As discussed, known UAVs also depend on a remote human operator to provide at least some commands through wireless communications technologies. In addition, any imagery or other sensory data obtained by the UAV is typically desired by the human operators on a real-time or near real-time basis. Thus, two-way communication between the UAV and the human operator is desirable. Known UAVs typically available to consumers include the ability to use a Wi-Fi network to interface with the operator's smartphone, tablet, or other computing device. Wi-Fi networks are, however, limited in range and are susceptible to interference. More advanced UAVs employed by the military or law enforcement officials may use satellite links or other more robust and long-ranged wireless technologies to remain in contact with the operators over greater distances. These long-range wireless technologies are ordinarily well beyond the means of individuals and smaller corporations which limits the utility of UAVs in certain applications. There is therefore a technical problem where no uniform and reliable wireless communications between operators and various UAVs exists.

Another concern with UAVs is the multitude of control technologies being employed for different UAVs. Although certain consumer UAVs may be operated through smartphones, tablets, or other portable computing devices, more advanced UAVs may employ dedicated control systems specific to that particular model of UAV, or in some instances, a certain version of the particular model of UAV. The use of such dedicated control systems for UAVs that are tied to specific models and/or versions of UAVs therefore slows the adoption and deployment of advanced UAVs and imposes additional training requirements for operators. In addition, even though consumer UAVs may use portable computing devices as control systems, each UAV may utilize a unique control scheme that impedes the adoption of UAVs by consumers. The adoption of UAVs may therefore be facilitated by the utilization of more uniform control scheme so that a single control system may be employed for multiple models and/or versions of UAVs, and so that operators need not retrain or relearn a new control scheme for each UAV they operate. There therefore also exists technical problem where operators must learn each particular type of UAVs' specific control scheme and where each UAV may require a different control system.

These and other technical problems in known UAVs are addressed by the Vigilent Positioning System.

SUMMARY

The beacon, or Vigilent Positioning System described here, is attached to an unmanned aerial vehicle, the unmanned aerial vehicle including a control system, a sensory system, and a communications module. The beacon includes an attachment mechanism configured to securely and removably attach the apparatus to the unmanned aerial vehicle.

The beacon includes first indicia identifying an owner or responsible party, and second indicia identifying a particular unmanned aerial vehicle. At least a portion of the first and second indicia together form a unique identifier associating the owner or responsible party with the unmanned aerial vehicle. The unique identifier is readable by a detector spaced away from the unmanned aerial vehicle. In addition, information provided by the sensory system of the unmanned aerial vehicle may be encoded with the unique identifier formed from portions of the first and second indicia. The unique identifier of the beacon may be readable while the unmanned aerial vehicle is in motion relative to the detector, and the attachment mechanism of the beacon may only be removable by an authorized individual.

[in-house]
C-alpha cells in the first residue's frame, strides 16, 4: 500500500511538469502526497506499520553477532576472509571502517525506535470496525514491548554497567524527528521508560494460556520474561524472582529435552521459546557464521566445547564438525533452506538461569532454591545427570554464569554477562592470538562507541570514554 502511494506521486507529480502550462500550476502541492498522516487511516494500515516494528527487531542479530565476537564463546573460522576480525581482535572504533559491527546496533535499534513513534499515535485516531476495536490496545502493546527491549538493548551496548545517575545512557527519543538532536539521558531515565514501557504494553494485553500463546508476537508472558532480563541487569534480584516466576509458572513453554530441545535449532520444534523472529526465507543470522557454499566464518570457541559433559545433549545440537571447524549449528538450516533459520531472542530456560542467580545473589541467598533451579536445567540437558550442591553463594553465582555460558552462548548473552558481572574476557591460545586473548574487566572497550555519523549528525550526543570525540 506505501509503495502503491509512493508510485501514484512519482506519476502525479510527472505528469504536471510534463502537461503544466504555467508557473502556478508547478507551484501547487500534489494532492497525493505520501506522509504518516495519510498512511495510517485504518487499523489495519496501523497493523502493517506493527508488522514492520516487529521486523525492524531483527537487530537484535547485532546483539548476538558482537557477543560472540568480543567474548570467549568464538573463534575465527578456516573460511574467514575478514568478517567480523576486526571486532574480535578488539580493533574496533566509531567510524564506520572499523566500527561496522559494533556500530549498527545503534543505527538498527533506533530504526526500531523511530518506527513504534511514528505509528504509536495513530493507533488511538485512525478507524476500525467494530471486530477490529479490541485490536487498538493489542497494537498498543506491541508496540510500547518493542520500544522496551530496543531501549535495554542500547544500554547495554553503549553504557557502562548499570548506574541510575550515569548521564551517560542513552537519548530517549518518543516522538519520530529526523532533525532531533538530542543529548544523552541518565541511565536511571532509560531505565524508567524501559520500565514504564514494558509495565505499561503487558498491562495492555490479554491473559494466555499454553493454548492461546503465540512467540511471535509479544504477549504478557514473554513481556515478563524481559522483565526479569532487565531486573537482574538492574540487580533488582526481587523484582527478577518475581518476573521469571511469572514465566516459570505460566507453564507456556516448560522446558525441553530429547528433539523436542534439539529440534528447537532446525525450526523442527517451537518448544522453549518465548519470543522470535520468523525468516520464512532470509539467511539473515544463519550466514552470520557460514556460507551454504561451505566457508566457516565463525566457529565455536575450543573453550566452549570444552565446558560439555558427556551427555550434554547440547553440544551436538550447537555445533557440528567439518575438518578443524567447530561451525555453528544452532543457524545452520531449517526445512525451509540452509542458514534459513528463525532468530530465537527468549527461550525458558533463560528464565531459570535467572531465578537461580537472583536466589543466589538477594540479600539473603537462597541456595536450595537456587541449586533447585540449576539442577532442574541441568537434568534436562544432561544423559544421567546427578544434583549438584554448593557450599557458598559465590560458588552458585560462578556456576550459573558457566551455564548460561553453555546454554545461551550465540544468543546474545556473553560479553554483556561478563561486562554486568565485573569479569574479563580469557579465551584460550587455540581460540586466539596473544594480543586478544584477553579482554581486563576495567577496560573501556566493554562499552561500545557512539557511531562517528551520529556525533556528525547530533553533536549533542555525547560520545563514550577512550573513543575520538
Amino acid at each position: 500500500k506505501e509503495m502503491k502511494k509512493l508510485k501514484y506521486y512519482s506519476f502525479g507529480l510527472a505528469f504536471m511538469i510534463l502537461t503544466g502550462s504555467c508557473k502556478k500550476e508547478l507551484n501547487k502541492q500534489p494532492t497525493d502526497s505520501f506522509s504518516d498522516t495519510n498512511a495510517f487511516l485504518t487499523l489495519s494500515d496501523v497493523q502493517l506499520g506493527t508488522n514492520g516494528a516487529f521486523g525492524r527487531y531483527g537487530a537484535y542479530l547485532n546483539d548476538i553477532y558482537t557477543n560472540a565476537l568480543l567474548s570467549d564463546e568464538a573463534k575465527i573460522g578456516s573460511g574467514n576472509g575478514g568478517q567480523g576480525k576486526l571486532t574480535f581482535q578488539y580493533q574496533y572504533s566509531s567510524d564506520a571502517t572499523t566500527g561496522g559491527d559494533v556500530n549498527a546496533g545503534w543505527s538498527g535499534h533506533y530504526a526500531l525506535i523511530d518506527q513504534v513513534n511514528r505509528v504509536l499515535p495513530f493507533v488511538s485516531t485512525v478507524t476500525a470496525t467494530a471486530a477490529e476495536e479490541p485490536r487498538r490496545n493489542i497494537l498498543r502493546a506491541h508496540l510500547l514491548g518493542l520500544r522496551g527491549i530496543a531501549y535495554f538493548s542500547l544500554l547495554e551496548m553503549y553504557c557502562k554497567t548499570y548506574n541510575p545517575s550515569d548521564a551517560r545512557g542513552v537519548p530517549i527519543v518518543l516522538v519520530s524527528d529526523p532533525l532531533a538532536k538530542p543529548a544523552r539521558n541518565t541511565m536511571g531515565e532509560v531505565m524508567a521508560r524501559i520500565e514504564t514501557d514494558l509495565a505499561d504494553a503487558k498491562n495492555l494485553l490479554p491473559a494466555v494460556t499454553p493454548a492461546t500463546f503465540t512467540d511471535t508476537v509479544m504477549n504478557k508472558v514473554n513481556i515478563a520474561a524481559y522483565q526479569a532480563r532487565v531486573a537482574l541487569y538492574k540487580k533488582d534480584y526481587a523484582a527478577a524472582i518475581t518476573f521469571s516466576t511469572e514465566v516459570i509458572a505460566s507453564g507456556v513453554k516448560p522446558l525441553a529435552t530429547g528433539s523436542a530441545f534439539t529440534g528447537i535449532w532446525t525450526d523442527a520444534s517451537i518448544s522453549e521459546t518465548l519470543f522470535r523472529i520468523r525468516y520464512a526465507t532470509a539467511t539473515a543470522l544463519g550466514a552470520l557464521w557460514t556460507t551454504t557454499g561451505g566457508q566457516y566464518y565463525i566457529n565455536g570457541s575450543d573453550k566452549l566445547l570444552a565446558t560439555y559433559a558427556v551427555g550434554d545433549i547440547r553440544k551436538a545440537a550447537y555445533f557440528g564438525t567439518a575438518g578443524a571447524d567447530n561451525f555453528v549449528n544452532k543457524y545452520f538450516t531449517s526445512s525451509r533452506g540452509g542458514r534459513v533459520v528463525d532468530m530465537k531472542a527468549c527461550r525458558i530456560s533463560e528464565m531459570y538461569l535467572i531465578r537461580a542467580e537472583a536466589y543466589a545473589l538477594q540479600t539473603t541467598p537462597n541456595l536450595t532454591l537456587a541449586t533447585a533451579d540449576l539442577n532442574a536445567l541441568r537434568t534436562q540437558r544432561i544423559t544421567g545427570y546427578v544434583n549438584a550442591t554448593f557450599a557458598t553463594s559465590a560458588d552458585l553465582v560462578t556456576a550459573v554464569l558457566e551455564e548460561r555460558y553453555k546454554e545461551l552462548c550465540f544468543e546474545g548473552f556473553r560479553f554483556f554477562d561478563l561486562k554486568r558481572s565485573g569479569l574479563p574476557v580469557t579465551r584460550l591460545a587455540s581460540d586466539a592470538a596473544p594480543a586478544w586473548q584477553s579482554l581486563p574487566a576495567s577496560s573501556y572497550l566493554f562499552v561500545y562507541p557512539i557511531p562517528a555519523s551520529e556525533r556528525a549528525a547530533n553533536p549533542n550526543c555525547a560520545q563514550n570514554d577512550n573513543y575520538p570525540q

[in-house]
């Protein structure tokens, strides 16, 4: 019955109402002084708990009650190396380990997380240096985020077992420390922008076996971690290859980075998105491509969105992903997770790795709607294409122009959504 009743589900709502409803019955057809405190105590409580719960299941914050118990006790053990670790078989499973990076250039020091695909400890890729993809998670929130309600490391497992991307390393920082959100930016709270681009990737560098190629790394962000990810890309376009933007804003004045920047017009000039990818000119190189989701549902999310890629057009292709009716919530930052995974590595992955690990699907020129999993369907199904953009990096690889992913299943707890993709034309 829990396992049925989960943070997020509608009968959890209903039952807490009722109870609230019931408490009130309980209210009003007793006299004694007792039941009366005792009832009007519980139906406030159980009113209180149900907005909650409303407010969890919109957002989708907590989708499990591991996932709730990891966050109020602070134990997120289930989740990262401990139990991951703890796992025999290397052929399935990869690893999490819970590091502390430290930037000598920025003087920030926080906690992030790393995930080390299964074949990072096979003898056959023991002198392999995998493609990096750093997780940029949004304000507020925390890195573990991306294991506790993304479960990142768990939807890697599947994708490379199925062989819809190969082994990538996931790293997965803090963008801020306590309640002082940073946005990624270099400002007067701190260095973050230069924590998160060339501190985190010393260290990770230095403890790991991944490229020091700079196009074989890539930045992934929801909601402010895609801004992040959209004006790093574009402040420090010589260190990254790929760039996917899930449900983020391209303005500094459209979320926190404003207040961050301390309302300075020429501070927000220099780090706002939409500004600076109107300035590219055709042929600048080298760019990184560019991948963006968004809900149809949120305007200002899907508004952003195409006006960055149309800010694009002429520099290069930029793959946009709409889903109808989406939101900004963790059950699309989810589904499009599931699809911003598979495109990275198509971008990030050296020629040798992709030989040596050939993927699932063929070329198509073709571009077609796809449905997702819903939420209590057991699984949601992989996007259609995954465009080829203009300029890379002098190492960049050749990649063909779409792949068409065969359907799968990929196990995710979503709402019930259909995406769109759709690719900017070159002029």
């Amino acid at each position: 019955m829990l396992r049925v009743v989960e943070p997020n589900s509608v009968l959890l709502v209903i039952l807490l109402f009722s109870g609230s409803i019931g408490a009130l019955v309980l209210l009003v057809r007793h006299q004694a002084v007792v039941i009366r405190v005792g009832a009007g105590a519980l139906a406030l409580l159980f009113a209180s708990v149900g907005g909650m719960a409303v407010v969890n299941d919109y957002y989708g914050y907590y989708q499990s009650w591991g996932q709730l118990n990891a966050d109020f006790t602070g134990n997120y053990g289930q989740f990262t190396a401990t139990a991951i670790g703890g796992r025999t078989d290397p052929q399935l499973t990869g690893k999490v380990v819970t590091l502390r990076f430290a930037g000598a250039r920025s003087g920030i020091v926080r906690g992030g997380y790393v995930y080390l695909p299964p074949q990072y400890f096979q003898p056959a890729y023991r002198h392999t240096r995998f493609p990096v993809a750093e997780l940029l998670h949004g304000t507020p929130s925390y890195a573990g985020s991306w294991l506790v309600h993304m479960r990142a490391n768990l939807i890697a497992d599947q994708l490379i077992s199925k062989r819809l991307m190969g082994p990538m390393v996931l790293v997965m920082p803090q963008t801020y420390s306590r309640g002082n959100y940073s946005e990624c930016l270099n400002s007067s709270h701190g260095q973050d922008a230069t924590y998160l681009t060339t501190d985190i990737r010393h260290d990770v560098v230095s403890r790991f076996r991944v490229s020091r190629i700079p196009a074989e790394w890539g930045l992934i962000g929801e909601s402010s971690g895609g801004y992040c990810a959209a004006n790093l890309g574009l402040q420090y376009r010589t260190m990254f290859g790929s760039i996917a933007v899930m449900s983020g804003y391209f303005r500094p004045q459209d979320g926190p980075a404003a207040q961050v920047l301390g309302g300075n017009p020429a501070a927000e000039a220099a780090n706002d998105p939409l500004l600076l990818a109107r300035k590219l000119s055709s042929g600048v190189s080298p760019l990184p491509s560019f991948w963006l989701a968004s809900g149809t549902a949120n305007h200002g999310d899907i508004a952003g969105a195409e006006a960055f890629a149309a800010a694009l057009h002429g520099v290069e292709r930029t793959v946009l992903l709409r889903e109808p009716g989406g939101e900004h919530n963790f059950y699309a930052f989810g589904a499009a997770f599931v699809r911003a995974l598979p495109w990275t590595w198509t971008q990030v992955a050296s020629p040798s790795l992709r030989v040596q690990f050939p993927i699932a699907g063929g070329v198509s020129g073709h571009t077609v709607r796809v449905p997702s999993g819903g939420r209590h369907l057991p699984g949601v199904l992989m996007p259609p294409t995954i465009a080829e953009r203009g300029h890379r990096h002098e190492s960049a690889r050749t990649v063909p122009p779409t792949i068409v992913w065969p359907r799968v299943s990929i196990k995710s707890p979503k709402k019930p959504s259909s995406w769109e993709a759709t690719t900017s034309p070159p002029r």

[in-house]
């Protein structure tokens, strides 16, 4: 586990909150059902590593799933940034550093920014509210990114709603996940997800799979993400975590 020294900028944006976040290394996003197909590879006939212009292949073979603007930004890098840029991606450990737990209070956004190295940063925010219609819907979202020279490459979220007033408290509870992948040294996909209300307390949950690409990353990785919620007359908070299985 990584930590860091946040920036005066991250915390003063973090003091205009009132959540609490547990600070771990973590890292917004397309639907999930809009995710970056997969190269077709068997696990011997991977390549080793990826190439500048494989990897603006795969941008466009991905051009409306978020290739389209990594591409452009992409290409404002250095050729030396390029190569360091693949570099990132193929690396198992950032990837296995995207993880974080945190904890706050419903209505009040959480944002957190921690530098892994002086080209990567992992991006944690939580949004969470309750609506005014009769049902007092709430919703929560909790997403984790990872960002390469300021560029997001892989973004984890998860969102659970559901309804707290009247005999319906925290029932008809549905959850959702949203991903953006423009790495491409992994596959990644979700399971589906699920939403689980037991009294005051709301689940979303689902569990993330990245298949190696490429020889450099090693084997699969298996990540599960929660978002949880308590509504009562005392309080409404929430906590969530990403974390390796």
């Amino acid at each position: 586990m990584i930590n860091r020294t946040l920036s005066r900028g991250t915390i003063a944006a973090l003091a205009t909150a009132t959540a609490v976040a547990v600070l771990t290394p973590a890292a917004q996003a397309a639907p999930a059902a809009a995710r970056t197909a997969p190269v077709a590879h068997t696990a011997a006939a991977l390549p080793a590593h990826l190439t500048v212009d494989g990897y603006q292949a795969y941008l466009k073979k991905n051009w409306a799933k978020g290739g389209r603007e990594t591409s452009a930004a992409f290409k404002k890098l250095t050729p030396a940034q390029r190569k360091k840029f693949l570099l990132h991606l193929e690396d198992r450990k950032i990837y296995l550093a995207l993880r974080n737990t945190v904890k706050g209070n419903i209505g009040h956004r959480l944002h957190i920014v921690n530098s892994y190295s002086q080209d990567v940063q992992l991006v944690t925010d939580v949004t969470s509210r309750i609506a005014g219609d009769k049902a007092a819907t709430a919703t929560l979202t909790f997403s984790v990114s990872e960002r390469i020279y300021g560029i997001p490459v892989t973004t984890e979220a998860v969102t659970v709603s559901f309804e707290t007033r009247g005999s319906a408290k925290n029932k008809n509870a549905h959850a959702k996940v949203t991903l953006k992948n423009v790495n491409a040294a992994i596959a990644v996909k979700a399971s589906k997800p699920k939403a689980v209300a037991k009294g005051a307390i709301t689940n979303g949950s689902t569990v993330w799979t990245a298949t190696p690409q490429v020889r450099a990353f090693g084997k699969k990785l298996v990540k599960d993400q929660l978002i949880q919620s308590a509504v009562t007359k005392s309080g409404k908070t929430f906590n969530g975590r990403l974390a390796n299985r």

The beacon described here may also include an unmanned aerial vehicle communications module configured to provide commands and transmit and receive information to and from the unmanned aerial vehicle through the unmanned aerial vehicle communications system, a remote communications module configured to participate on at least one wireless communications system as well as transmit and receive information across the at least one wireless communications system to and from a remote operator, and a beacon control system configured to receive information and commands from the remote communications module and to transform the information and commands for compatibility with the unmanned aerial vehicle. The beacon control system may also transmit the transformed information and commands to the unmanned aerial vehicle through the unmanned aerial vehicle communications module, receive information from the unmanned aerial vehicle through the unmanned aerial vehicle communications module and to transform the information for transmission over the at least one wireless communications system, and transmit the transformed information to the remote operator. The remote communications module of the beacon may switch between wireless communications systems during a flight plan based on a set of predetermined criteria. The beacon control system may transform commands received by the remote communications module by mapping at least one of the received commands to at least one command compatible with the unmanned aerial vehicle. The beacon control system may also determine an appropriate mapping and utilize the determined appropriate mapping so that compatible commands are transmitted to the unmanned aerial vehicle control system.